In my last three posts, I described the NSA's bulk telephony meta-data program, examined its pros and cons, and explained the recommendations of the President's Review Group.
In this post, I consider the constitutionality of the bulk telephony meta-data program, as it currently exists. This issue has garnered considerable attention in recent weeks, as two federal judges have reached diametrically opposed conclusions on the question. It turns out to be tricky. Get ready for a quick trip through the intricacies of the Fourth Amendment.
The Fourth Amendment provides: "The right of the people to be secure in their papers, houses, persons, and effects, against unreasonable searches and seizures, shall not be violated." The Supreme Court has held that, except in unusual circumstances, a search of a person's home, office, car, briefcase, pocket, mail, suitcase, etc. is presumptively "unreasonable" and therefore unconstitutional unless the government first obtains a warrant from a judge based on a finding that the government has probable cause to believe that a crime has been committed and that the search will discover evidence relating to that crime.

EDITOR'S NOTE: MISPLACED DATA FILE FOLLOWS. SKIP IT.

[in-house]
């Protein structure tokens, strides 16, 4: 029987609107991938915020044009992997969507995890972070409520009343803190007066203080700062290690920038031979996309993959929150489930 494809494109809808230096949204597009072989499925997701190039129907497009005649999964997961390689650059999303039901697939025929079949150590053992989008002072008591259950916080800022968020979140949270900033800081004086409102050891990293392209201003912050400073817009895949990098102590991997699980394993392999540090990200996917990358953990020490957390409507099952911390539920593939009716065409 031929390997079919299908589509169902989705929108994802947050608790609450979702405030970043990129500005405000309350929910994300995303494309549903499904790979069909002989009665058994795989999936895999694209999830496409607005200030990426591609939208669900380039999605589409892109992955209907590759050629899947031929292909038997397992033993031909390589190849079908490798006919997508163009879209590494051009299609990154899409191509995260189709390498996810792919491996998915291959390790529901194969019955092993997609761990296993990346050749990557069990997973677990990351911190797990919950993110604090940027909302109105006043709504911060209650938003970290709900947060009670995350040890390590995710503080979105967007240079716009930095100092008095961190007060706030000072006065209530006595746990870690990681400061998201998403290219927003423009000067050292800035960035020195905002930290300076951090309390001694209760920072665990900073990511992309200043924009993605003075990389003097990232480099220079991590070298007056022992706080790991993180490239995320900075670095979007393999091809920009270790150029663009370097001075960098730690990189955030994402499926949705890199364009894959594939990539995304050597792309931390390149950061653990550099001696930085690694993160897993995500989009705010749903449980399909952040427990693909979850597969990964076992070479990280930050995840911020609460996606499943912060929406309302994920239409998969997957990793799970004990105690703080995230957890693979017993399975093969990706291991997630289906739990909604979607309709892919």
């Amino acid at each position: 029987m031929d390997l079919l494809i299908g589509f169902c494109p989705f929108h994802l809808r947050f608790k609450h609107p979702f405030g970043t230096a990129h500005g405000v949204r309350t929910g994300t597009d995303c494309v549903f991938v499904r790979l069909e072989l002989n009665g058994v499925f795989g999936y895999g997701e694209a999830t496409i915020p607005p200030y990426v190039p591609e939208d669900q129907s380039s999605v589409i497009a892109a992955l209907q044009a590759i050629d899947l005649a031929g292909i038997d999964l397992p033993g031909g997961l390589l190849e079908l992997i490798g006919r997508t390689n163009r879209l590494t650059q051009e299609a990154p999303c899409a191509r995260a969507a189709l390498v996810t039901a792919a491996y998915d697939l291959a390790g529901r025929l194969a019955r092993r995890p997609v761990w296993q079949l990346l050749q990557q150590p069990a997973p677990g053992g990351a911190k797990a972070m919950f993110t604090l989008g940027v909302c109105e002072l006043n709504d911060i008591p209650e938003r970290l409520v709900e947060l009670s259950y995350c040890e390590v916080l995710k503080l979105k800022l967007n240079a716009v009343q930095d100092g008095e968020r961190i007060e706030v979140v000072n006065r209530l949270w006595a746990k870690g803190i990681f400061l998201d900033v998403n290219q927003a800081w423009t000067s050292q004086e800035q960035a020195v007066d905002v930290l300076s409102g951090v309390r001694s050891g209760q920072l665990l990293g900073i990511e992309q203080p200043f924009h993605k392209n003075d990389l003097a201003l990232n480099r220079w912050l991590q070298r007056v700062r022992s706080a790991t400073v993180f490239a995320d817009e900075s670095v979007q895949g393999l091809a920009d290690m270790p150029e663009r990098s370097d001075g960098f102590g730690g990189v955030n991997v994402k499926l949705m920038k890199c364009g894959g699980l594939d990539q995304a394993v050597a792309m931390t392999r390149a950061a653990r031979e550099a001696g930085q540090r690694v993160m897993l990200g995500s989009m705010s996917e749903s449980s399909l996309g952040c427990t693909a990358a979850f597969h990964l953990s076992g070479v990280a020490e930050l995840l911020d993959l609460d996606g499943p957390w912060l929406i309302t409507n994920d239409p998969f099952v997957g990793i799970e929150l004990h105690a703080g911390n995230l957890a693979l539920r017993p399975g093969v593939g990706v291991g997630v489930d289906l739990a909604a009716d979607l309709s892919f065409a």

Read more at The Huffington Post